The 25 Best Comic Books of 2017

From Superhero Social Commentary to Deeply Personal Memoirs, These are the Best of the Best

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5. Black Hammer
Writer:   Jeff Lemire  
Artists: Dean Ormston, David Rubin
Publisher: Dark Horse Comics
Black Hammer is Jeff Lemire’s remix of every Silver-Age superhero beat he’s ever concocted. Lemire and artists Dean Ormston and David Rubin jet into a post-modern buffet where Adam Strange is a wily, nonsensical hermit and Mary Marvel is an alcoholic middle-aged woman stuck in the super-powered body of a child. These characters are inexplicably trapped in the rural town of Rockwood, caged in by an invisible fence that kills them if they pass through. The series’ second year has only hinted at the cavernous depth waiting to be explored; the relationships, careers and decades hiding behind each player. As fun as it can be to watch the creators revel in their laissez faire capes sandbox, Black Hammer’s haunting characterization—conveyed with subtlety by Ormston—is what elevates it to excellence. Only in these pages does a shape-shifting alien’s acceptance of his sexuality feel just as epic as a battle with a cosmic anti-god. Sean Edgar

4. Spinning
Writer/Artist: Tillie Walden
Publisher: First Second
Tillie Walden is a marvel of empathy, a cartoonist who can dive into emotions at a molecular level through dynamic panels with shifting perspectives. That talent has funneled the journey from youth to adulthood in works including I Love This Part, A City Inside and The End of Summer. Spinning glides over similar truths in Walden’s memoir of competitive ice skating. The 400-page journey feels intimate and personal without straying into self-important extremes, diagramming the treasured epiphanies that spur kids to abandon defunct dreams and embrace new ones. Walden renders the taut calfs and frozen pools with a devotion that underlies the 10 years she spent practicing the sport. The door-stop book offers the same breathless humanity as Craig Thompson’s Blankets and the Tamaki cousins’ This One Summer, and a perfect palette cleanser to segue into the colder months. Sean Edgar

3. Doom Patrol
Writer: Gerard Way
Artists: Nick Derington, Mike Allred
Publisher: DC Comics/ Young Animal
In a not-altogether-surprising turn of events, it took Young Animal architect Gerard Way and illustration sensation Nick Derington a bit longer than anticipated to wrap the first arc of their psychedelic Doom Patrol reinvention, although fans of the franchise will be hard pressed to argue that initial arc “Brick by Brick” wasn’t worth the wait. Way and Derington, with ample assistance from colorist Tamra Bonvillain, distill the gonzo appeal of Grant Morrison and Richard Case’s storied run—as well as Rachel Pollack and company’s oft-overlooked follow-up—with genuinely new ideas, a feat that’s rarer than it should be in the modern comic climate. During an era of reboots eager to trash previous continuities, Way, Derington and Bonvillain (with a reliably great guest assist from Mike and Laura Allred) folded years of reality-jettisoning storytelling into a fresh story of an EMT in over her head, and a gyro that’s more than just tasty street food. Doom Patrol didn’t ship as many issues as expected in 2017, but every long-awaited installment proves the vital need for Young Animal’s thesis statement: Comics for Dangerous Humans. Steve Foxe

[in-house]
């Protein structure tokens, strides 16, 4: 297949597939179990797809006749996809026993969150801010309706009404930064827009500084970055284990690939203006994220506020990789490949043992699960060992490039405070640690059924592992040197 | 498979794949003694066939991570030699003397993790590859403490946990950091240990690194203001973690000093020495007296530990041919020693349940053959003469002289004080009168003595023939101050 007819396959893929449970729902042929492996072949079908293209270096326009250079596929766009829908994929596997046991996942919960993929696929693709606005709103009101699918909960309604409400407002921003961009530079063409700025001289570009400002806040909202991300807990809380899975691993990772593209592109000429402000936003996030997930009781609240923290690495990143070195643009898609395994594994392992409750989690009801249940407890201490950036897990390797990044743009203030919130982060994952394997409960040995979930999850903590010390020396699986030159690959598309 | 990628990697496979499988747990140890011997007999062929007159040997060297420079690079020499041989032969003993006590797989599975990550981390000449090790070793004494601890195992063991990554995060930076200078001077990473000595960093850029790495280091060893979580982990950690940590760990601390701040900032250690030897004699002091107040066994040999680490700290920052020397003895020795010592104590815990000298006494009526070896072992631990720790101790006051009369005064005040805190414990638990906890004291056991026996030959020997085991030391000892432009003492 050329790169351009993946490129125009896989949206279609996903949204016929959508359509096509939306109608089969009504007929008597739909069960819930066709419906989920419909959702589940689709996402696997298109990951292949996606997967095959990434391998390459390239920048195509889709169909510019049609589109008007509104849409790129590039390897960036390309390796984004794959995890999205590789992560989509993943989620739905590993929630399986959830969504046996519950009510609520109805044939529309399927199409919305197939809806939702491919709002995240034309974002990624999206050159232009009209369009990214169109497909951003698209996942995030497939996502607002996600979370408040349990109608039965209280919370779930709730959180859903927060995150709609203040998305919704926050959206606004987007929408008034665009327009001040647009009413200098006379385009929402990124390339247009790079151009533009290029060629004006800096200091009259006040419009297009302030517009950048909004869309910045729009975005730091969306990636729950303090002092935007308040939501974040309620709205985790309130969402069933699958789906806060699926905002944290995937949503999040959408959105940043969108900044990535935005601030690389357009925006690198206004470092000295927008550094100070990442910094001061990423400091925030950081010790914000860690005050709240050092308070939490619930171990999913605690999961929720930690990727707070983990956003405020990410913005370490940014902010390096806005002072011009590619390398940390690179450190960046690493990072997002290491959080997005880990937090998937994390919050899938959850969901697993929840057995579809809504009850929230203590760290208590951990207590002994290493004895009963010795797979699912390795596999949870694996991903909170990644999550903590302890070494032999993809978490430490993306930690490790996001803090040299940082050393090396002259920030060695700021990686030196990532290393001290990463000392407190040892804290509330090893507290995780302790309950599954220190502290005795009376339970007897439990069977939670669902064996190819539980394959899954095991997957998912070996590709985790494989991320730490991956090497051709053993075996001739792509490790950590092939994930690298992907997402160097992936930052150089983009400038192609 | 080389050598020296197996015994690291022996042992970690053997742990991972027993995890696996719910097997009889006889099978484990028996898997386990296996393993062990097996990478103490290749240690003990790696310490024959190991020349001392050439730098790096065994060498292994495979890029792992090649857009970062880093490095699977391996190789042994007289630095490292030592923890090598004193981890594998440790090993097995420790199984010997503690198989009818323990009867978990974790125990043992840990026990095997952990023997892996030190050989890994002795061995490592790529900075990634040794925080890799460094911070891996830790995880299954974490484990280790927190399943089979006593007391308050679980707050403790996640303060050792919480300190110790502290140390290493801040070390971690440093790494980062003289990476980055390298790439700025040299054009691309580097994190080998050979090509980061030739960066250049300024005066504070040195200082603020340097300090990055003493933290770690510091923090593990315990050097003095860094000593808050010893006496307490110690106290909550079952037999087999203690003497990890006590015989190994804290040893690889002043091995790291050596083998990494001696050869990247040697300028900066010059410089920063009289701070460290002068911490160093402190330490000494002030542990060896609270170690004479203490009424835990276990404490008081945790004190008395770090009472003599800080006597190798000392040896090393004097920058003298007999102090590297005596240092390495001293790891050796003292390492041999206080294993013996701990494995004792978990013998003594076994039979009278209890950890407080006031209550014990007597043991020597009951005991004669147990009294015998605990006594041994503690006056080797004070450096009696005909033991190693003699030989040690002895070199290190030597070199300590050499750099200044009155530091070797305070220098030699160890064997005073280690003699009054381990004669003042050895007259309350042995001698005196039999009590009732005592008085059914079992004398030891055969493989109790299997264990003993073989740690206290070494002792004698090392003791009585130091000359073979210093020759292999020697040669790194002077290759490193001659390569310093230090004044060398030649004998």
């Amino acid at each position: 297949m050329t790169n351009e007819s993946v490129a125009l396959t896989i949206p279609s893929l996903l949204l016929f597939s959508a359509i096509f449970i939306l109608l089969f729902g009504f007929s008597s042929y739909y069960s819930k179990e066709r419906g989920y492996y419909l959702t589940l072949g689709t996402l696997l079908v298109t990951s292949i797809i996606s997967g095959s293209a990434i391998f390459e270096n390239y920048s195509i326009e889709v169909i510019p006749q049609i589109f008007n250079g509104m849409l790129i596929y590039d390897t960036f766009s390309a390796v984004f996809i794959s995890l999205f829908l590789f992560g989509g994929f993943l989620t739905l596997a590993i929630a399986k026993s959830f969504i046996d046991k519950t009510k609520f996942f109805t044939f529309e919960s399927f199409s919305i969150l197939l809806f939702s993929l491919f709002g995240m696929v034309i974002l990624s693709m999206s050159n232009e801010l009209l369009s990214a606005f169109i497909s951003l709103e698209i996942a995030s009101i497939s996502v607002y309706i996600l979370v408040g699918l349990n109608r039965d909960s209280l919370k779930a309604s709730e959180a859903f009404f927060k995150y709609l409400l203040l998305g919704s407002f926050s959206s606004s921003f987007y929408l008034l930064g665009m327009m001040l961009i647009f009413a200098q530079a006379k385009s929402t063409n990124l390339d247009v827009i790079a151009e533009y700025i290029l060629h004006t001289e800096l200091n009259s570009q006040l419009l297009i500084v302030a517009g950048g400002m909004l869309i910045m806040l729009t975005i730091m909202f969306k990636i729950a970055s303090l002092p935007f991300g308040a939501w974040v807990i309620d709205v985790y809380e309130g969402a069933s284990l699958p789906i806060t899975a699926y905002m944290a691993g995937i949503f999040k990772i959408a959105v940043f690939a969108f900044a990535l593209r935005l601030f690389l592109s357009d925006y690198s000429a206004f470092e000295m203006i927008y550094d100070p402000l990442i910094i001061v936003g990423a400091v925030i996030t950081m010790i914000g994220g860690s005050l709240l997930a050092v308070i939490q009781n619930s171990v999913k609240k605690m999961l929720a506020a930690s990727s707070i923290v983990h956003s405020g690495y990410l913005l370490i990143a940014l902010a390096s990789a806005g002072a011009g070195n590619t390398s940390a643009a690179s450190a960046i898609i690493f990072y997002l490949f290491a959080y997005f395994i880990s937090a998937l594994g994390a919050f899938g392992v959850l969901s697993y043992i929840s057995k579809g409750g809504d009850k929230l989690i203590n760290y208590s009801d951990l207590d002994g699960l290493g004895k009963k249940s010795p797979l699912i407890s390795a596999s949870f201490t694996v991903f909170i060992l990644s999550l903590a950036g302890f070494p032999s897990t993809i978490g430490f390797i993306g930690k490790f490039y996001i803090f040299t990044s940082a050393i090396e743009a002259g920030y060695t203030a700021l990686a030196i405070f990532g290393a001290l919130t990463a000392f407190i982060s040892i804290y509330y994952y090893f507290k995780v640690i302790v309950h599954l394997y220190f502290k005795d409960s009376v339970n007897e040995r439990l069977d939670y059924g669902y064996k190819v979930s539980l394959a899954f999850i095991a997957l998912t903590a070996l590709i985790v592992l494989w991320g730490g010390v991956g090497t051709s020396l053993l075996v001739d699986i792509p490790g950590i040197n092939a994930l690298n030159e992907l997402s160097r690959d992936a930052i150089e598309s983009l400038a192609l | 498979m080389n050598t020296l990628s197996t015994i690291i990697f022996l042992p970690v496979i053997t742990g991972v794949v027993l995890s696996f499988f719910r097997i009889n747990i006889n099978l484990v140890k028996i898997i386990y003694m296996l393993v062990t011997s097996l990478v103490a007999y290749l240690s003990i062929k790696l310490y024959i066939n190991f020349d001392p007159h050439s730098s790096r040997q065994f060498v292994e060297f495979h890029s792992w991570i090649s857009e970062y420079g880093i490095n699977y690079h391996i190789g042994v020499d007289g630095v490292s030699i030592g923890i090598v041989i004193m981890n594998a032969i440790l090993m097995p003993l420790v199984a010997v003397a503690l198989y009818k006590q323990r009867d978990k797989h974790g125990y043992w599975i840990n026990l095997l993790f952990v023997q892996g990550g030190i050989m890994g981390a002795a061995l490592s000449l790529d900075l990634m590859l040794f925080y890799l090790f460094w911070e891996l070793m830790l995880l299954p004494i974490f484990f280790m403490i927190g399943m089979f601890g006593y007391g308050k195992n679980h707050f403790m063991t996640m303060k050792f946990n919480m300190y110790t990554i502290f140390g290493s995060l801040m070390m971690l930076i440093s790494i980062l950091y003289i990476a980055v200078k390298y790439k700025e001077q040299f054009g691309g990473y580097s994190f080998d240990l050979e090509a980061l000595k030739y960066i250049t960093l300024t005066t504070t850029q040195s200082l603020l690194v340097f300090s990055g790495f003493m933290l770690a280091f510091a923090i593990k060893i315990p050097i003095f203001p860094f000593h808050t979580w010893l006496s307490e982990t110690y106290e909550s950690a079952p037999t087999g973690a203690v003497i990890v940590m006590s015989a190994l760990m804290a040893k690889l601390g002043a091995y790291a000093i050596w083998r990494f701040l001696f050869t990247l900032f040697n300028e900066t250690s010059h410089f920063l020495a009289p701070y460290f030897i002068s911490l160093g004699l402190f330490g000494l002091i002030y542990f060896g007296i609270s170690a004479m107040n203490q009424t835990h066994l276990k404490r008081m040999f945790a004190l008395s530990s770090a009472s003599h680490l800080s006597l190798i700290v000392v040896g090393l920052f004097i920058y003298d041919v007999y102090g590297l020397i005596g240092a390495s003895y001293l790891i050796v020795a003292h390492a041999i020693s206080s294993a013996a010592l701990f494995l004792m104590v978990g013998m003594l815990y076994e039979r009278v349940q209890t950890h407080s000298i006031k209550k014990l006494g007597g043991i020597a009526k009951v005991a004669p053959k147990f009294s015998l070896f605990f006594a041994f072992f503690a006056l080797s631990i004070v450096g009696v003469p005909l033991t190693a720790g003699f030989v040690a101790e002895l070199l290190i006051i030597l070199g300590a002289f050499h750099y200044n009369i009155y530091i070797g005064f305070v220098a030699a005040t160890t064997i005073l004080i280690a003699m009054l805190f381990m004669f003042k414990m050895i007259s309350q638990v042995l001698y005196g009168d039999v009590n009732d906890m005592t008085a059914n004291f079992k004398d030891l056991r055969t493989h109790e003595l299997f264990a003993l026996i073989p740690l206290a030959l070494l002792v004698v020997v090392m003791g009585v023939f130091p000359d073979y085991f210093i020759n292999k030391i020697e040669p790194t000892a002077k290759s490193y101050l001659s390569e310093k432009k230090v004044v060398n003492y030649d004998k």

2. Mister Miracle
Writer: Tom King
Artist: Mitch Gerads
Publisher: DC Comics 
With the Mister Miracle maxiseries, Tom King and Mitch Gerads attempt to build a new literary touchstone in comics. Just as Watchmen channeled the Cold War nihilism of the ‘80s, Ghost World tackled the isolation of the ‘90s and The Ultimates straddled post-9/11 patriotism and the unchecked military force, this book aims to reflect the pre-apocalyptic dissonance of now—a toxicity that gave King an anxiety attack so severe it landed him in the ER. It’s a lofty goal, but after reading the first four issues, damn if they’re not on the right track. The series catches a zeitgeist of discord in its pages, confining Jack Kirby’s messianic escape artist in a cage of his own malaise. Like his pencil work in The Sheriff of Babylon—also written by King—Gerads’ subtle facials expressions and body language harmonize with naturalistic dialogue, lending each sigh and quip a new gravitas. This isn’t just an immaculately produced comic, but a comic designed for relevance. Sean Edgar

1. My Favorite Thing Is Monsters
Writer/Artist: Emil Ferris
Publisher: Fantagraphics 
The first volume of Emil Ferris’ debut comic, My Favorite Thing Is Monsters, was scheduled for release in October 2016, timed to coincide with Halloween. But the company that owned the ship carrying the printed books went bankrupt, leaving its cargo in a terrible limbo that delayed the book until February of this year. In some ways, the hiccup was fitting. Ferris’ book has been anticipated for much longer and undergone multiple iterations. It’s the sort of achievement that requires a certain sense of mission to complete. But it’s here now courtesy publisher Fantagraphics, and it was well worth the wait.

Oversized with a paper binding, My Favorite Thing Is Monsters feels heftier than if it had a board cover, yet ephemeral at the same time. The story draws on EC Comics, Holocaust literature, detective fiction, monster movies, children’s literature à la Harriet the Spy and more, weaving a complex tapestry through the 1960s that surprisingly parallels our current era. Are its monsters a metaphor or a reality? And are the people in it who look like monsters the ones we need to fear? Ferris doesn’t supply simple answers. Instead, her work fuses the style and atmosphere of noir godfather Raymond Chandler with the passionate moral intensity found beating beneath a good episode of Tales from the Crypt. Hillary Brown

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